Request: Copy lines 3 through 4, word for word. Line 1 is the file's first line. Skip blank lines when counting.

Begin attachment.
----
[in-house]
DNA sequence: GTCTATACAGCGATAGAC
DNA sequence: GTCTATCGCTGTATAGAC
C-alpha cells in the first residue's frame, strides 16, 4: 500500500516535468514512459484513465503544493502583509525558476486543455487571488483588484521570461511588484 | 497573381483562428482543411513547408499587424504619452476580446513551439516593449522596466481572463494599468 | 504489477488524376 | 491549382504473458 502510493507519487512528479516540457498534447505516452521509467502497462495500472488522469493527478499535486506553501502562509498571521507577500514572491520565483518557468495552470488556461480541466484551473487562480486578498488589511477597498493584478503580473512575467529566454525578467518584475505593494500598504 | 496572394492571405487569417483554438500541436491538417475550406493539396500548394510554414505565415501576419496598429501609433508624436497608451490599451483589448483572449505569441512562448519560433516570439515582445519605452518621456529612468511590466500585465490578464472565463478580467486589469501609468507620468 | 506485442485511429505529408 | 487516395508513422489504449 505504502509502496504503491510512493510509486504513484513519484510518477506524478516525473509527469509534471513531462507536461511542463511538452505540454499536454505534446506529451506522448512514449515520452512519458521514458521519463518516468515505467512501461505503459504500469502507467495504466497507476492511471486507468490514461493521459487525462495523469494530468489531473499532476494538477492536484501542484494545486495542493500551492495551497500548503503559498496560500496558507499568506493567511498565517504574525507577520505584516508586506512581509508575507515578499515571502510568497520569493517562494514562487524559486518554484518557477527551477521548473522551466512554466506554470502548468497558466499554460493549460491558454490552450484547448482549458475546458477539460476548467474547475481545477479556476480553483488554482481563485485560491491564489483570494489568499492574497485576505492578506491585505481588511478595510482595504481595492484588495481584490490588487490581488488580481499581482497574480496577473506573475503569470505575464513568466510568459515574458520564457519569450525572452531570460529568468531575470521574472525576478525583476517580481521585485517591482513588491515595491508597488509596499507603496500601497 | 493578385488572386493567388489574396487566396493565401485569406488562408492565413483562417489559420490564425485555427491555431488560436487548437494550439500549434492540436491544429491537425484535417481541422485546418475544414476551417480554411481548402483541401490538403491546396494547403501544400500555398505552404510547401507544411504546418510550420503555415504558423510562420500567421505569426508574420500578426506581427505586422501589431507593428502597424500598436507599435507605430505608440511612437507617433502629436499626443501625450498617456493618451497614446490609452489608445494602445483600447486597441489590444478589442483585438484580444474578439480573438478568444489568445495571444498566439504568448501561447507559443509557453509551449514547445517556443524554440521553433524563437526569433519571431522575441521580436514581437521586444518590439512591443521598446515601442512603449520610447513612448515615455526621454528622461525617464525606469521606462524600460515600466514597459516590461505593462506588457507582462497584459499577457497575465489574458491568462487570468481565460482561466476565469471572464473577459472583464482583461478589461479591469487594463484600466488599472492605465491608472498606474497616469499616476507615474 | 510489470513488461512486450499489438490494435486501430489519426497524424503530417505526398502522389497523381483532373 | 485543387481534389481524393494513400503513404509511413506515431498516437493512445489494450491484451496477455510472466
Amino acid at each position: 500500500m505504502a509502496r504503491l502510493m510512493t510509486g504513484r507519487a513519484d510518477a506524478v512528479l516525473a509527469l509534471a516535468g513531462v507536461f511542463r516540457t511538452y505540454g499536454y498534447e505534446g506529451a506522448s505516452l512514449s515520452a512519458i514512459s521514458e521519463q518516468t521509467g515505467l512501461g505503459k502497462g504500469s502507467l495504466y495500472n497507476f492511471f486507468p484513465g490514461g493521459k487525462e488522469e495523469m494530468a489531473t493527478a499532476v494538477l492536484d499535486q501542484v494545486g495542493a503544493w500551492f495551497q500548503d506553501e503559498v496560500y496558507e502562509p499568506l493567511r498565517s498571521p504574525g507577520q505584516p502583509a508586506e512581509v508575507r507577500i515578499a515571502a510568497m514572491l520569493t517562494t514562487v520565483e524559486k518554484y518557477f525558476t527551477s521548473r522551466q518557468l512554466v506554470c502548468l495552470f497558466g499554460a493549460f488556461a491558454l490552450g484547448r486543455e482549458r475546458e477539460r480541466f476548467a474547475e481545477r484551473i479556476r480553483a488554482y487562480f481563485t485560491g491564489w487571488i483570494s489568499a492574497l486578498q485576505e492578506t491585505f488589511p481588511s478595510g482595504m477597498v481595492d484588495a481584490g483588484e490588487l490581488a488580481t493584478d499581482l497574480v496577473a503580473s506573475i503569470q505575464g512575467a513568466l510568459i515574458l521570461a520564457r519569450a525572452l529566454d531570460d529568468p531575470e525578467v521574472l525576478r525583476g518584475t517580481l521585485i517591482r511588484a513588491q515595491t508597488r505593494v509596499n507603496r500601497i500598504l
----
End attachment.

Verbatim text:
DNA sequence: GTCTATCGCTGTATAGAC
C-alpha cells in the first residue's frame, strides 16, 4: 500500500516535468514512459484513465503544493502583509525558476486543455487571488483588484521570461511588484 | 497573381483562428482543411513547408499587424504619452476580446513551439516593449522596466481572463494599468 | 504489477488524376 | 491549382504473458 502510493507519487512528479516540457498534447505516452521509467502497462495500472488522469493527478499535486506553501502562509498571521507577500514572491520565483518557468495552470488556461480541466484551473487562480486578498488589511477597498493584478503580473512575467529566454525578467518584475505593494500598504 | 496572394492571405487569417483554438500541436491538417475550406493539396500548394510554414505565415501576419496598429501609433508624436497608451490599451483589448483572449505569441512562448519560433516570439515582445519605452518621456529612468511590466500585465490578464472565463478580467486589469501609468507620468 | 506485442485511429505529408 | 487516395508513422489504449 505504502509502496504503491510512493510509486504513484513519484510518477506524478516525473509527469509534471513531462507536461511542463511538452505540454499536454505534446506529451506522448512514449515520452512519458521514458521519463518516468515505467512501461505503459504500469502507467495504466497507476492511471486507468490514461493521459487525462495523469494530468489531473499532476494538477492536484501542484494545486495542493500551492495551497500548503503559498496560500496558507499568506493567511498565517504574525507577520505584516508586506512581509508575507515578499515571502510568497520569493517562494514562487524559486518554484518557477527551477521548473522551466512554466506554470502548468497558466499554460493549460491558454490552450484547448482549458475546458477539460476548467474547475481545477479556476480553483488554482481563485485560491491564489483570494489568499492574497485576505492578506491585505481588511478595510482595504481595492484588495481584490490588487490581488488580481499581482497574480496577473506573475503569470505575464513568466510568459515574458520564457519569450525572452531570460529568468531575470521574472525576478525583476517580481521585485517591482513588491515595491508597488509596499507603496500601497 | 493578385488572386493567388489574396487566396493565401485569406488562408492565413483562417489559420490564425485555427491555431488560436487548437494550439500549434492540436491544429491537425484535417481541422485546418475544414476551417480554411481548402483541401490538403491546396494547403501544400500555398505552404510547401507544411504546418510550420503555415504558423510562420500567421505569426508574420500578426506581427505586422501589431507593428502597424500598436507599435507605430505608440511612437507617433502629436499626443501625450498617456493618451497614446490609452489608445494602445483600447486597441489590444478589442483585438484580444474578439480573438478568444489568445495571444498566439504568448501561447507559443509557453509551449514547445517556443524554440521553433524563437526569433519571431522575441521580436514581437521586444518590439512591443521598446515601442512603449520610447513612448515615455526621454528622461525617464525606469521606462524600460515600466514597459516590461505593462506588457507582462497584459499577457497575465489574458491568462487570468481565460482561466476565469471572464473577459472583464482583461478589461479591469487594463484600466488599472492605465491608472498606474497616469499616476507615474 | 510489470513488461512486450499489438490494435486501430489519426497524424503530417505526398502522389497523381483532373 | 485543387481534389481524393494513400503513404509511413506515431498516437493512445489494450491484451496477455510472466